Scott Clifton has been having an longtime argument with William Lane Craig over the Kalam cosmological argument. Craig has basically made a whole career out of this argument. And it boggles my mind. Clifton has taken the argument on in great detail. And it shouldn’t come as any surprise that he has totally destroyed Craig’s argument. Of course Craig would never admit this. As much as I admire Craig’s abilities as an apologist, he is a true believer. Nothing can shake his faith and his blinders are so big that he can’t even see straight ahead.
The Kalam cosmological argument is pretty simple. Basically, it is that the universe must have a cause because everything in the universe has a cause. If that seems slippery, it should. Everything in the universe has a cause therefore the container of everything has a cause? That could be true. But it doesn’t follow deductively. Clifton distinguishes this as creation ex nihilo (out of nothing) and ex materia (out of existing material). But it really isn’t necessary to get technical about this stuff. Truthfully, it makes my brain hurt. And it doesn’t matter how carefully Clifton nails down the argument, Craig will never accept it.
Of course Clifton knows this. He talks about how Craig works back from his conclusions. Craig starts with, “God exists.” And then he ends with any number of “assumptions” — including the idea that everything that starts to exist must have a creator. And this turns Craig into a very silly person, except for those who are as determined to believe Christianity as he is. One time, I saw a debate between Craig and Sam Harris on the question, Is God Good? Harris (who I don’t think that highly of regarding his intellect), totally destroyed Craig. But it didn’t matter, because Craig’s entire argument was, “If God does it, it must be good.” The fact that you could make the same argument for Satan or Hanuman doesn’t apparently bother Craig, because he knows he is the follower of the “right god.”
To me, the counter argument to Kalam is very simple. We humans are parochial. Our experience of the universe is constrained. That’s why relatively theory seems so strange to us. We aren’t in the habit of interacting with objects moving near the speed of light. To give you some idea of this, the New Horizons spacecraft was traveling at 35,000 mph — that’s just 0.005% of the speed of light. But at least that is us being parochial about things inside the universe. It’s a joke to think that our experiences inside the universe would provide us with any kind of intuitions about the way universes are created.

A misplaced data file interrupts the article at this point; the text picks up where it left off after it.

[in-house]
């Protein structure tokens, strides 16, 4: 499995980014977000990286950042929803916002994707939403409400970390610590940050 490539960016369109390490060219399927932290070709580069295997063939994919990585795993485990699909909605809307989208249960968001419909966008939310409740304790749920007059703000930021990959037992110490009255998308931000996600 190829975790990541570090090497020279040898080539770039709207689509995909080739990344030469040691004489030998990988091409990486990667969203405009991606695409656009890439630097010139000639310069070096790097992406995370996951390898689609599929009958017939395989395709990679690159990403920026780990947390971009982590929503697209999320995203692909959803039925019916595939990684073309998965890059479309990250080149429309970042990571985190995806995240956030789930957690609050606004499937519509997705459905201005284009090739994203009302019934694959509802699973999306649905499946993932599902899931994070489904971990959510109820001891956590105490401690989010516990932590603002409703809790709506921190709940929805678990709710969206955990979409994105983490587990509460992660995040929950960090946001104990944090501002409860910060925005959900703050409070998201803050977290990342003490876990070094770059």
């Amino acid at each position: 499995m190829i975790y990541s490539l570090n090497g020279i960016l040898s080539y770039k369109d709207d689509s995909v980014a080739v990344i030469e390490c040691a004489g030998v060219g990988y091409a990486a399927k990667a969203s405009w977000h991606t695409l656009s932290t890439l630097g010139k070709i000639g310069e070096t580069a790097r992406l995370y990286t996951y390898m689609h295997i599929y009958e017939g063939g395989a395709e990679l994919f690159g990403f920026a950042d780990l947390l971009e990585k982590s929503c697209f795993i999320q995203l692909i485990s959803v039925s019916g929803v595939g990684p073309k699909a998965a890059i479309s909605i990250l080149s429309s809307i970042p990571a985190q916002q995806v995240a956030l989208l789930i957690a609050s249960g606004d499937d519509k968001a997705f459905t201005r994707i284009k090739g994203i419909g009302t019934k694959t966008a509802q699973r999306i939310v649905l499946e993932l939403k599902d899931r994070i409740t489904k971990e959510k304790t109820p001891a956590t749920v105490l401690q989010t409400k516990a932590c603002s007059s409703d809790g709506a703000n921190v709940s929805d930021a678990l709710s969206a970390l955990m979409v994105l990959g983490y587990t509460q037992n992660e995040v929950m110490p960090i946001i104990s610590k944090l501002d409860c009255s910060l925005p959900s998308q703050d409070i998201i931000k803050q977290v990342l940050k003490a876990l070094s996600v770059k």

If you read much Christian apologetics, you will see that it is most clearly not an intellectually honest endeavor. But it isn’t even intended to convince nonbelievers. It is meant as a kind of pacifier for believers. It allows them to dismiss cogent arguments against their faith with a facile claim, “We too have intellectual-sounding arguments that prove that we are right.” This is the same thing that is going on in the intelligent design movement. The problem with it is that believers have mistaken it for truth and pushed it out into the wide world where it has been systematically dismantled.
Scott Clifton has done the same thing for Craig’s argument. I admire that. Unfortunately, I don’t have the patience to take clearly incoherent and disingenuous arguments seriously. The Kalam cosmological argument is not serious. On the other hand, it is an example of an issue that I care very much about: modern Christians really aren’t interested in ontology. Their theology is firmly rooted inside the universe. And that throws away the only part of religion that is interesting. Really what Craig is arguing is that the universe is inside some larger universe that he defines as God. And that is question begging. But why should he care as long as other true believers keep paying for his books and speeches so they can feel better about the avalanche of data pushing against their faith?